35. Proust, C. (2000). La multiplication babylonienne: La part non écrite du calcul. Revue d’Histoire des Mathématiques, 6, 293–303.Google Scholar
  36. Ross, S. H. (1989). Parts, wholes, and place value: A developmental view. The Arithmetic Teacher, 36(6), 47–51.Google Scholar
  37. Steffe, L. P., & Cobb, P. (1988). Construction of arithmetical meanings and strategies. New York: Springer Verlag.CrossRefGoogle Scholar
  38. Stevin, S. (1585). Premierement descripte en Flameng, & maintenant convertie en Francois. In La Disme [De Thiende] (pp. 206–213). Leyde: Plantin. L’ arithmétique (1958).Google Scholar
  39. Sun, X. H., et al. (2018). The what and why of whole number arithmetic: Foundational ideas from history, language and societal changes. In M. G. Bartolini, Bussi & X. H. Sun (Eds.), Building the foundation: Whole numbers in the primary grades (pp. 91–124). Cham: New ICMI Study Series, Springer.CrossRefGoogle Scholar
  40. Sun, X. H., Kaur, B., & Novotná, J. (Eds.). (2015). Primary mathematics study on whole numbers. Proceedings of the Twenty-third ICMI Study. Macao, China.Google Scholar
  41. Tempier, F. (2013). La numération décimale de position à lécole primaire. Une ingénierie didactique pour le développement dune ressource. Université Paris Diderot, Thesis.Google Scholar
  42. Tempier, F. (2016). New perspectives for didactical engineering. An example for the development of a resource for teaching decimal number system. Journal of Mathematics Teacher Education, 19(2–3), 261–276.CrossRefGoogle Scholar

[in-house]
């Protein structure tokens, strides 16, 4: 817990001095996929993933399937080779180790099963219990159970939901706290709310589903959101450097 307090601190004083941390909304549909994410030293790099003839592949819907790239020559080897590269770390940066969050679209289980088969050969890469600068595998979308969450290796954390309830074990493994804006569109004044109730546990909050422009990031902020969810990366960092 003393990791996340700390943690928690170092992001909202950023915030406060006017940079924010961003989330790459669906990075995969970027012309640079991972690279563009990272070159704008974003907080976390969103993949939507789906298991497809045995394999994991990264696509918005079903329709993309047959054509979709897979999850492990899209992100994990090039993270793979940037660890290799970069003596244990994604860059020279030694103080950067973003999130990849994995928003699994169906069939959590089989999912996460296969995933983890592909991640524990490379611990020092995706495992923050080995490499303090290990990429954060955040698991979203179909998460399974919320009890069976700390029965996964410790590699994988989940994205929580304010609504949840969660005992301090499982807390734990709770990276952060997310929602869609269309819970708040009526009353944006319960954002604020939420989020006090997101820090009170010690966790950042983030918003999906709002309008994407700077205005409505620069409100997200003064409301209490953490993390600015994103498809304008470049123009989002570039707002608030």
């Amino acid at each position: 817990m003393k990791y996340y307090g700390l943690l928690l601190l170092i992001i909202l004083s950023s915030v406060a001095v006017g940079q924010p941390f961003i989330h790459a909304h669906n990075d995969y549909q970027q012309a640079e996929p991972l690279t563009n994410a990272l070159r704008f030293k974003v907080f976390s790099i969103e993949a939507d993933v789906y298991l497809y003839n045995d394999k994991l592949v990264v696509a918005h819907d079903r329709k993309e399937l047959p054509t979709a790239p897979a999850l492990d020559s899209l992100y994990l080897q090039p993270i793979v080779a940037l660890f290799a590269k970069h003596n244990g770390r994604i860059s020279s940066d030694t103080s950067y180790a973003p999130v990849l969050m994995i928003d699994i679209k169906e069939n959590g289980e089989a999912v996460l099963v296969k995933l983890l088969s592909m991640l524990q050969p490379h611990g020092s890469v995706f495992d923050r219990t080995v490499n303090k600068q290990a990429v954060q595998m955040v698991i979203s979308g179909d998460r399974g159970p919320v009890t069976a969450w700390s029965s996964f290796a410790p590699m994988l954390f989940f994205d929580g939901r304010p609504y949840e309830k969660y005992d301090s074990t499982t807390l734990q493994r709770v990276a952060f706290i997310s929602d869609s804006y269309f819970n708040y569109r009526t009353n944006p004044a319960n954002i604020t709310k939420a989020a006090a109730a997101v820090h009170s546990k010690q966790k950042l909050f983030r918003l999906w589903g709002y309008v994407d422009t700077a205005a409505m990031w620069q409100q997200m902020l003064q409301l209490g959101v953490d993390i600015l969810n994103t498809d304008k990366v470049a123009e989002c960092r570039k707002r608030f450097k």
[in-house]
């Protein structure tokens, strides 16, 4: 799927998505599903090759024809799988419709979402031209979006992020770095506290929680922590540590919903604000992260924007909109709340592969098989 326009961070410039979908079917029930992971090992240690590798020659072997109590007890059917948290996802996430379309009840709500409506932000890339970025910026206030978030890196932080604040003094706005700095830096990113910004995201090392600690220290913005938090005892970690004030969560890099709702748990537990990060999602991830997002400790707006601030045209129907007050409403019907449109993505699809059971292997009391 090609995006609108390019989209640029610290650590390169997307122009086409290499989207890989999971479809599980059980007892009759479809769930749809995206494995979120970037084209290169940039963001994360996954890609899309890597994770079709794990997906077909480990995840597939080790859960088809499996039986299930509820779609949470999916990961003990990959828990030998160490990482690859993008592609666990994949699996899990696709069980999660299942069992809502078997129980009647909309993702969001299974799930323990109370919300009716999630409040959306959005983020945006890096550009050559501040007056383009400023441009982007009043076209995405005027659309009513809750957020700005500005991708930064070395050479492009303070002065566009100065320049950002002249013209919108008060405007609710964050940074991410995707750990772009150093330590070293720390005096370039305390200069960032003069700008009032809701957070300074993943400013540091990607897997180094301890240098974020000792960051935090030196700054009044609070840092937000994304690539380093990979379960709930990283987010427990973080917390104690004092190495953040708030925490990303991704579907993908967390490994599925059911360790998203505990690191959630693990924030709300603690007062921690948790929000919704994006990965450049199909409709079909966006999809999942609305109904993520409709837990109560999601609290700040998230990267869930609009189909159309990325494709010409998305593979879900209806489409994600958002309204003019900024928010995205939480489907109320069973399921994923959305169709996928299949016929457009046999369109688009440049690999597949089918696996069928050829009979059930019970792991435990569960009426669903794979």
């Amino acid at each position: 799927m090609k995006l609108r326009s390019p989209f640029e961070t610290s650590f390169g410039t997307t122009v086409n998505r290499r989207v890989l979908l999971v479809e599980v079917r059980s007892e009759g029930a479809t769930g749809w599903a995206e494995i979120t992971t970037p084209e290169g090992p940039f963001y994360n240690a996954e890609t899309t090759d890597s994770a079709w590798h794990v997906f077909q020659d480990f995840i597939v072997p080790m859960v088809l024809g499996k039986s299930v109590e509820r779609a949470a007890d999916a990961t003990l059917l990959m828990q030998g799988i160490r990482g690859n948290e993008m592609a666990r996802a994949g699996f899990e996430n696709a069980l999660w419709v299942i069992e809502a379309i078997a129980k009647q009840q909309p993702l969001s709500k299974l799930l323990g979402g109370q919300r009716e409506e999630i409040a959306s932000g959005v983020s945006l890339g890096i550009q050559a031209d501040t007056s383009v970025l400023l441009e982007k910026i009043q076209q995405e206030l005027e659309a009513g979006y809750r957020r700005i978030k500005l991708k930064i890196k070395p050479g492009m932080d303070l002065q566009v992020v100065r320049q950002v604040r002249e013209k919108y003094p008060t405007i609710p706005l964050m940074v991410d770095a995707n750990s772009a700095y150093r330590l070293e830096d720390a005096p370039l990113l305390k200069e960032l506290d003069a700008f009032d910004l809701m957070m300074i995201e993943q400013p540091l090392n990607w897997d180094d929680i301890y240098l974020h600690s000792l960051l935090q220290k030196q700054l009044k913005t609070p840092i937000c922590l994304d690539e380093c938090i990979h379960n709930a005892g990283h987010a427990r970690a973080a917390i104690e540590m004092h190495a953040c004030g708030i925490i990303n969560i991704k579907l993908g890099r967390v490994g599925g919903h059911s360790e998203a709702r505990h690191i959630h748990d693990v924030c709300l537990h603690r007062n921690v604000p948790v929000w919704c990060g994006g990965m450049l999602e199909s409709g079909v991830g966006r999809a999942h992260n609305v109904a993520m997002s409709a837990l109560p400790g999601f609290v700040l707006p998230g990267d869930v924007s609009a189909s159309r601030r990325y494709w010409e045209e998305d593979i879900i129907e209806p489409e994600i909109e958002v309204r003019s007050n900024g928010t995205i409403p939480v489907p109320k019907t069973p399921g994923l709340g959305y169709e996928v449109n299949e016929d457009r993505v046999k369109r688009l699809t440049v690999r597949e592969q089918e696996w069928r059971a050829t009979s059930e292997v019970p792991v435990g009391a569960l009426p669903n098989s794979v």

43. Thanheiser, E. (2012). Understanding multidigit whole numbers: The role of knowledge components, connections, and context in understanding regrouping 3+- digit numbers. The Journal of Mathematical Behavior, 31(2), 220–234.CrossRefGoogle Scholar
  44. Thomas, N. (2004). The development of structure in the number system. In M. J. Hoines & A. B. Fuglestad (Eds.), 28th Conference of the International Group for the Psychology of Mathematics Education (pp. 305–312). Bergen: Bergen University College Press.Google Scholar
  45. Van de Walle, J. A., Karp, K. S., & Bay-Williams, J. M. (2010). Elementary and middle school mathematics: Teaching developmentally (Seventh edition). Boston: Allyn & Bacon.Google Scholar
  46. Watson, A., Ohtani, M., Ainley, J., Bolite Frant, J., Doorman, M., Kieran, C., Leung, A., Margolinas, C., Sullivan, P., Thompson, D., & Yang, Y. (2013). Introduction. In C. Margolinas (Ed.) Task design in mathematics education (pp. 9–15). Proceedings of ICMI Study 22.Google Scholar

Copyright information

© FIZ Karlsruhe 2018

Authors and Affiliations

  1. 1.Laboratoire de Didactique André Revuz (EA-4434, France)UA-UCP-UPD-UPEC-URN, Université Rouen NormandieRouenFrance
  2. 2.Laboratoire de Didactique André Revuz (EA-4434, France)UA-UCP-UPD-UPEC-URN, Université de Cergy-PontoiseCergy-PontoiseFrance

Personalised recommendations